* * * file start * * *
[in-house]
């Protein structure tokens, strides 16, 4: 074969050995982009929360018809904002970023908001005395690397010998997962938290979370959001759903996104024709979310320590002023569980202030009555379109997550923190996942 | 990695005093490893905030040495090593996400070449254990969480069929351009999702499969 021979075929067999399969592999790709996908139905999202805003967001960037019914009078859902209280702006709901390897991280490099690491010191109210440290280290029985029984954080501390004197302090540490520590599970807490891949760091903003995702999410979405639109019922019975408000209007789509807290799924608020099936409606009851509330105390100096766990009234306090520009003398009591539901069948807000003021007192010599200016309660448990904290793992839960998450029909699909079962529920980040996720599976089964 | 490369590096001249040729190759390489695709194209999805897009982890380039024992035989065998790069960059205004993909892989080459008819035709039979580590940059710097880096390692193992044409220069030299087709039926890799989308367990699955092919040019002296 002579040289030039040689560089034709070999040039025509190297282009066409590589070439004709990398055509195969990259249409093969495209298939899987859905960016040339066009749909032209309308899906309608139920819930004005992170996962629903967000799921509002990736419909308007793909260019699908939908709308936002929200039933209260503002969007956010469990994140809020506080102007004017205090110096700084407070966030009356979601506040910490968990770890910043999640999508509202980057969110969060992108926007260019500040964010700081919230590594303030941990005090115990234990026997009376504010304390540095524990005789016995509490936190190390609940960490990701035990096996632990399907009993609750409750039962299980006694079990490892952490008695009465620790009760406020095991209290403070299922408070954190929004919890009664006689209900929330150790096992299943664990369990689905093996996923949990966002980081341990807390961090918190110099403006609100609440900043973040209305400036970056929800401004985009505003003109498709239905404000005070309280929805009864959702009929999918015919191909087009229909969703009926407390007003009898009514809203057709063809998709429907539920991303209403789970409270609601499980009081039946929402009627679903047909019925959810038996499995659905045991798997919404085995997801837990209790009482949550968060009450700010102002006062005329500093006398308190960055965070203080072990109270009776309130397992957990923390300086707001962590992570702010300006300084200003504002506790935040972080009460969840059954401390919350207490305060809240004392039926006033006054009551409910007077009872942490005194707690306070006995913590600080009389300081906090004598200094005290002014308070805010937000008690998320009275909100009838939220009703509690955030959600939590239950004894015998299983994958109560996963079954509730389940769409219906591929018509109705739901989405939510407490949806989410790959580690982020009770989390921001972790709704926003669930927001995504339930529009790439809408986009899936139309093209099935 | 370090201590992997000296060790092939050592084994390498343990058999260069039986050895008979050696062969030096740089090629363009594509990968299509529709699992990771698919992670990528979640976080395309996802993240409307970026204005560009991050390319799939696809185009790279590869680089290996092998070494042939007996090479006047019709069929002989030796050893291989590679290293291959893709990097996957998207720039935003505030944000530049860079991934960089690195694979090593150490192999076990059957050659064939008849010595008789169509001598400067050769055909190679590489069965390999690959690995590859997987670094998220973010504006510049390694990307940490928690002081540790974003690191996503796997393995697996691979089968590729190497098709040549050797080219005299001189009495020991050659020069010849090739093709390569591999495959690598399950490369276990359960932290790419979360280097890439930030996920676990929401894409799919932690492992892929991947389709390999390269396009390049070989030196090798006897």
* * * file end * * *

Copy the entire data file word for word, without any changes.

[in-house]
């Protein structure tokens, strides 16, 4: 074969050995982009929360018809904002970023908001005395690397010998997962938290979370959001759903996104024709979310320590002023569980202030009555379109997550923190996942 | 990695005093490893905030040495090593996400070449254990969480069929351009999702499969 021979075929067999399969592999790709996908139905999202805003967001960037019914009078859902209280702006709901390897991280490099690491010191109210440290280290029985029984954080501390004197302090540490520590599970807490891949760091903003995702999410979405639109019922019975408000209007789509807290799924608020099936409606009851509330105390100096766990009234306090520009003398009591539901069948807000003021007192010599200016309660448990904290793992839960998450029909699909079962529920980040996720599976089964 | 490369590096001249040729190759390489695709194209999805897009982890380039024992035989065998790069960059205004993909892989080459008819035709039979580590940059710097880096390692193992044409220069030299087709039926890799989308367990699955092919040019002296 002579040289030039040689560089034709070999040039025509190297282009066409590589070439004709990398055509195969990259249409093969495209298939899987859905960016040339066009749909032209309308899906309608139920819930004005992170996962629903967000799921509002990736419909308007793909260019699908939908709308936002929200039933209260503002969007956010469990994140809020506080102007004017205090110096700084407070966030009356979601506040910490968990770890910043999640999508509202980057969110969060992108926007260019500040964010700081919230590594303030941990005090115990234990026997009376504010304390540095524990005789016995509490936190190390609940960490990701035990096996632990399907009993609750409750039962299980006694079990490892952490008695009465620790009760406020095991209290403070299922408070954190929004919890009664006689209900929330150790096992299943664990369990689905093996996923949990966002980081341990807390961090918190110099403006609100609440900043973040209305400036970056929800401004985009505003003109498709239905404000005070309280929805009864959702009929999918015919191909087009229909969703009926407390007003009898009514809203057709063809998709429907539920991303209403789970409270609601499980009081039946929402009627679903047909019925959810038996499995659905045991798997919404085995997801837990209790009482949550968060009450700010102002006062005329500093006398308190960055965070203080072990109270009776309130397992957990923390300086707001962590992570702010300006300084200003504002506790935040972080009460969840059954401390919350207490305060809240004392039926006033006054009551409910007077009872942490005194707690306070006995913590600080009389300081906090004598200094005290002014308070805010937000008690998320009275909100009838939220009703509690955030959600939590239950004894015998299983994958109560996963079954509730389940769409219906591929018509109705739901989405939510407490949806989410790959580690982020009770989390921001972790709704926003669930927001995504339930529009790439809408986009899936139309093209099935 | 370090201590992997000296060790092939050592084994390498343990058999260069039986050895008979050696062969030096740089090629363009594509990968299509529709699992990771698919992670990528979640976080395309996802993240409307970026204005560009991050390319799939696809185009790279590869680089290996092998070494042939007996090479006047019709069929002989030796050893291989590679290293291959893709990097996957998207720039935003505030944000530049860079991934960089690195694979090593150490192999076990059957050659064939008849010595008789169509001598400067050769055909190679590489069965390999690959690995590859997987670094998220973010504006510049390694990307940490928690002081540790974003690191996503796997393995697996691979089968590729190497098709040549050797080219005299001189009495020991050659020069010849090739093709390569591999495959690598399950490369276990359960932290790419979360280097890439930030996920676990929401894409799919932690492992892929991947389709390999390269396009390049070989030196090798006897």